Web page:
Phil Plantier is a hitting coach? Really?

14 Comments

In case you missed it, the Padres announced over the weekend that they had hired Phil Plantier as their new hitting coach, replacing Randy Ready. It was a pretty meteoric rise for a guy who was coaching at Point Loma Nazarene University three years ago. Plantier was the Mariners’ minor league hitting coordinator in 2010 and the hitting coach for high-A Lake Elsinore in the Padres’ chain to start the 2011 season.

But while that’s interesting enough, the more notable fact is that the Padres are hiring Phil Plantier as their hitting coach. This is a guy who competed with catchers to see who could squat lower when he was at the plate. It’s like he was sitting on an imaginary chair two feet off the ground.

Plantier was my favorite player in the early-90s. When he burst onto the scene with the Red Sox in 1991, the New Hampshire native created a minor sensation in New England. Living in Maine at the time, I met him and got his autograph at a card show. I had a Plantier t-shirt that I adored.

(Even today, Plantier’s page in the Rotoworld database is my Internet Explorer home page. I wanted a player page that was completely empty, making it quicker to load, and since Plantier has been out of baseball since 1998, it doesn’t get any emptier than that. I have no idea why he wasn’t purged from the database a decade ago.)

Plantier was also really, really good, if only for a brief spell. As a 22-year-old rookie, Plantier hit .331/.420/.615 with 11 homers in 53 games in 1991. That was before the offensive explosion that followed, and Plantier’s slugging percentage and OPS would have led the AL at those rates.

Plantier, though, had a rough go of it in 1992, hitting .246/.332/.361 with seven homers in 349 at-bats. The Red Sox opted to trade him to the Padres for middle reliever Jose Melendez after that season. It was probably the first baseball trade that I absolutely loathed. Melendez proved completely worthless to Boston, getting hurt and throwing just 19 innings in two seasons before his career came to an end.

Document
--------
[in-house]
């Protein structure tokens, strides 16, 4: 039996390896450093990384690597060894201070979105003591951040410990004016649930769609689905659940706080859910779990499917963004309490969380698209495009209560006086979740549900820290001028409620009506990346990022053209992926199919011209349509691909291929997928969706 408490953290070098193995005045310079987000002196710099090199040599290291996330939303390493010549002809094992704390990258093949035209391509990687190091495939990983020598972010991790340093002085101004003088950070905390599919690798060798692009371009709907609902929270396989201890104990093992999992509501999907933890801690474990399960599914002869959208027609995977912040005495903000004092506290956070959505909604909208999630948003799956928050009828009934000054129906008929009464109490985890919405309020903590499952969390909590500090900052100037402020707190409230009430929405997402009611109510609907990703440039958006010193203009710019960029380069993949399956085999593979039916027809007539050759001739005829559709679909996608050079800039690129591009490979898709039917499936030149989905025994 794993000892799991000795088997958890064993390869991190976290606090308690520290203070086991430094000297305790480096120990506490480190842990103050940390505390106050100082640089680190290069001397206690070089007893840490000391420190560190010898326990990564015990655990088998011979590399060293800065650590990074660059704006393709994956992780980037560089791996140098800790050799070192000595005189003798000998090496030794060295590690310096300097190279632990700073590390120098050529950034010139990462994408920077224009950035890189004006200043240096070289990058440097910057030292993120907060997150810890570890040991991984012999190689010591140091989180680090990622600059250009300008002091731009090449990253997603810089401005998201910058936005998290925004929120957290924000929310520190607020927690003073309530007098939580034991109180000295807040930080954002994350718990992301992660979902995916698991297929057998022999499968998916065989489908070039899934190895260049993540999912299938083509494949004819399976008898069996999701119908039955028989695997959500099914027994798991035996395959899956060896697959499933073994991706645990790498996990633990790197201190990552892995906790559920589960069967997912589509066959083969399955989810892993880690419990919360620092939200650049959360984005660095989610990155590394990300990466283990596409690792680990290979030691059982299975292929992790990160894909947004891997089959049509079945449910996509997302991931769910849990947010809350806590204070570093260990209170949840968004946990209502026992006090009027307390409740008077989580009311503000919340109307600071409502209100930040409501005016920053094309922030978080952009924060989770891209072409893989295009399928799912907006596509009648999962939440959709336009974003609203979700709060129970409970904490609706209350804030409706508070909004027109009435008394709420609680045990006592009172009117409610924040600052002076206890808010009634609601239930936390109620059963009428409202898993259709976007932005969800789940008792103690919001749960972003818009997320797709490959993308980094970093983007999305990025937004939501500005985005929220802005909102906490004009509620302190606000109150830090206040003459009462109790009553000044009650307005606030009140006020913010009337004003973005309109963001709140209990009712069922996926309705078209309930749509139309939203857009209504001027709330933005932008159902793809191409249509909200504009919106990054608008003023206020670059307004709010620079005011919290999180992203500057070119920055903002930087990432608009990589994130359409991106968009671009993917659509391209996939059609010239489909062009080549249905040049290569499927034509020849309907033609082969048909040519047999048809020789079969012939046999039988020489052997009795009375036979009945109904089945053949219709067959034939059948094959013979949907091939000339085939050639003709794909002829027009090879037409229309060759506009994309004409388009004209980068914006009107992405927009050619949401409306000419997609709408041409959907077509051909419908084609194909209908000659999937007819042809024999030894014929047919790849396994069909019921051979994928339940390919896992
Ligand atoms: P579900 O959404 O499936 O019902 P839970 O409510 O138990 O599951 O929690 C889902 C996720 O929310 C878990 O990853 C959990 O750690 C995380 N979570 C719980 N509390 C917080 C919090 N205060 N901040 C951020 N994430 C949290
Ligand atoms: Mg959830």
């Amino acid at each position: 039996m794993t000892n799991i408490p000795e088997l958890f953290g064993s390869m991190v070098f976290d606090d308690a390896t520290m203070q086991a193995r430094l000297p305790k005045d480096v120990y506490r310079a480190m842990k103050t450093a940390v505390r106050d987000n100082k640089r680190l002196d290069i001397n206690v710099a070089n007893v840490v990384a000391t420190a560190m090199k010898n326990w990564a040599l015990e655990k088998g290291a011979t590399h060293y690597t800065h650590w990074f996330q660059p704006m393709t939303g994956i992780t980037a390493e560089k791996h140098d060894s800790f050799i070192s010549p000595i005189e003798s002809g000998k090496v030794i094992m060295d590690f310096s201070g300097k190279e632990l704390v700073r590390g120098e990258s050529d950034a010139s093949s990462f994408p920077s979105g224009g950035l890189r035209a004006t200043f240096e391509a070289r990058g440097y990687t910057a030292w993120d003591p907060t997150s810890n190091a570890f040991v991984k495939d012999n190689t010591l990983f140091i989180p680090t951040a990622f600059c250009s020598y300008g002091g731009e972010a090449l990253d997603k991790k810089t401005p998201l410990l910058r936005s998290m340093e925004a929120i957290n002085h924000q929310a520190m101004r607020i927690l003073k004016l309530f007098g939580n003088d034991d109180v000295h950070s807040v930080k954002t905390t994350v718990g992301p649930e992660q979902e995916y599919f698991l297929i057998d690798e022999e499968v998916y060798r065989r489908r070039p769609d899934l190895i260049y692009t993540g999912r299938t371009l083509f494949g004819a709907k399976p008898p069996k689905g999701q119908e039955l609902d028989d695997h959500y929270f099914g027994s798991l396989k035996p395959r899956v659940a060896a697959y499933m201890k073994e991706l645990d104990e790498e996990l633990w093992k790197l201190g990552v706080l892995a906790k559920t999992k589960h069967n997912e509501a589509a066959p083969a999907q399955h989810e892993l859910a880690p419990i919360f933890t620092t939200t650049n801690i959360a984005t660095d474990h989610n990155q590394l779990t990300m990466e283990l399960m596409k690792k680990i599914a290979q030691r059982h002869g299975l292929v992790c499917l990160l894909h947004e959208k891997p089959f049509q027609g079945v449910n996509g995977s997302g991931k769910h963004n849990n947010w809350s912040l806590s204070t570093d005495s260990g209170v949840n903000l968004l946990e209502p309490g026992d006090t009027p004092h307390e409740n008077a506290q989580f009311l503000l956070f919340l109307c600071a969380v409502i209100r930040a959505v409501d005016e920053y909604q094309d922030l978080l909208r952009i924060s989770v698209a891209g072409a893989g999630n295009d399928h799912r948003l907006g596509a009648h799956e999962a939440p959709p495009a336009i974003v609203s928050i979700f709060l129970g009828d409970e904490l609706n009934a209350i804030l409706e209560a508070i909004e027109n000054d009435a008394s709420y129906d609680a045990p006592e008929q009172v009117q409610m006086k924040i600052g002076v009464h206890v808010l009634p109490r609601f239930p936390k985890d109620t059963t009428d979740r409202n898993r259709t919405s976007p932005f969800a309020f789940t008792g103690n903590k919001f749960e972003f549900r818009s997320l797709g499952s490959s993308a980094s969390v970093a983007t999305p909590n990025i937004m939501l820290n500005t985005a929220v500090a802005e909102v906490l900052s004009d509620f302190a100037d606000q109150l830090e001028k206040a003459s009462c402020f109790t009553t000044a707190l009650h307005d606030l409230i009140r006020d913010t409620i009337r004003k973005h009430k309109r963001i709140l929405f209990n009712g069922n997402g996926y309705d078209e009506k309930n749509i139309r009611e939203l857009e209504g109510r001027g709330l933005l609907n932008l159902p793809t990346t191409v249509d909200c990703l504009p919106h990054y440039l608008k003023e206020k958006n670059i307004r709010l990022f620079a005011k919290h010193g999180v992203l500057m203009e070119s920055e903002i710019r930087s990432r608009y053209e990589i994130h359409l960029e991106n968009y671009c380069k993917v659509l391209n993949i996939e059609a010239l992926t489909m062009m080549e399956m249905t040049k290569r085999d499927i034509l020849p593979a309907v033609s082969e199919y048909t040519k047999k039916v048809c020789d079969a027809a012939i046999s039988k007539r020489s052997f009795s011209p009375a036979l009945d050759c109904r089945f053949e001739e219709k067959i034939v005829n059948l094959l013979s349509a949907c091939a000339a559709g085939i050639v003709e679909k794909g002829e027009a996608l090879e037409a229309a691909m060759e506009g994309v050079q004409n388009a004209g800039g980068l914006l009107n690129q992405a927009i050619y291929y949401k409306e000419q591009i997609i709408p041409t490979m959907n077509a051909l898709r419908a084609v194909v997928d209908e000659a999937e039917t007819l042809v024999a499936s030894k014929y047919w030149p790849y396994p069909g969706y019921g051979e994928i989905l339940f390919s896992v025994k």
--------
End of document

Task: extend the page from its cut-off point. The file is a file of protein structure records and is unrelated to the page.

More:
Meanwhile, Plantier busted out in San Diego, hitting .240/.335/.509 with 34 homers and 100 RBI in 138 games. He finished seventh in the NL in homers and ninth in RBI.

Unfortunately, that was pretty much it for him. Injuries limited Plantier to 96 games the next season, and he hit just .220/.302/.440. He became a journeyman afterwards, playing for Houston, Oakland, San Diego and St. Louis again. Something of a “Moneyball player” before Moneyball, he ended his career with a .243/.332/.439 line and 91 homers in 1,883 at-bats. But Plantier was more a victim of injuries than of managers not appreciating him because of his low average.

Now the guy with the funky stance who struggled to hit better than .250 is going to try to teach others to hit. And I’m finding myself rooting for him again.

David Price’s season debut could be pushed back to May

Getty Images
Leave a comment

David Price showed “strength improvements” in his elbow on Saturday, but Red Sox’ manager John Farrell still doesn’t think the left-hander will be ready to throw by the start of the season — or for a few weeks afterward. According to ESPN’s Scott Lauber, the 31-year-old might not be ready to debut until May at the earliest.

Price hasn’t thrown off of a mound this spring after experiencing soreness in his left elbow on March 1. Surgery doesn’t appear to be necessary, but the Red Sox are playing it extra safe with their No. 3 starter in hopes that rest and rehabilitation will return him to full health sometime during the 2017 season. For now, Price has been restricted to short games of catch until he’s cleared to resume a more rigorous throwing program. Via MLB.com’s Ian Browne:

[There were] strength improvements to the point of putting the ball back in his hand a little more consistently,” said manager John Farrell. “Today’s the first step for that. A short game of catch. That’s what he’s going through. Not off a mound but just to get the arm moving with a ball in flight, and he will continue in this phase for a period of time. There’s no set distance and volume yet to the throws.

The lefty is coming off of a lackluster 2016 season, during which he delivered a 3.99 ERA, 2.0 BB/9 and 8.9 SO/9 over 230 innings for the Red Sox.

Yadier Molina will not enter contract negotiations during the 2017 season

Getty Images
2 Comments

Derrick Goold of the St. Louis Post-Dispatch reports that Cardinals’ catcher Yadier Molina is still open to extension talks during the last week of spring training. Once Opening Day rolls around, however, Molina has preemptively nixed any contract negotiations until the end of the 2017 season, when he’s scheduled to hit free agency.

Molina wants to stay with the Cardinals, or so he’s telling reporters, but he’s also “not afraid” to test the free agent market this fall should a deal fail to materialize. Via Goold:

I would love to stay, but at the same time I’m not afraid to go to free agency. I’ve still got many years in the tank. Believe me. I feel great. I feel like a 20-year-old kid. I’m not afraid to go to free agency.

The 34-year-old backstop is entering his final year under contract, though Goold points out that he has a $15 million option for 2018 that he can choose to decline in the event that it’s exercised by the team. He’s reportedly searching for a figure closer to those made by other top catchers like Buster Posey and Russell Martin.

The 2017 season will mark Molina’s 14th year in the Cardinals’ organization, building on a career that has spanned seven All-Star campaigns, nine postseason runs and two World Series championships in St. Louis. He batted .307/.360/.427 with eight home runs and a .787 OPS for the club in 2016.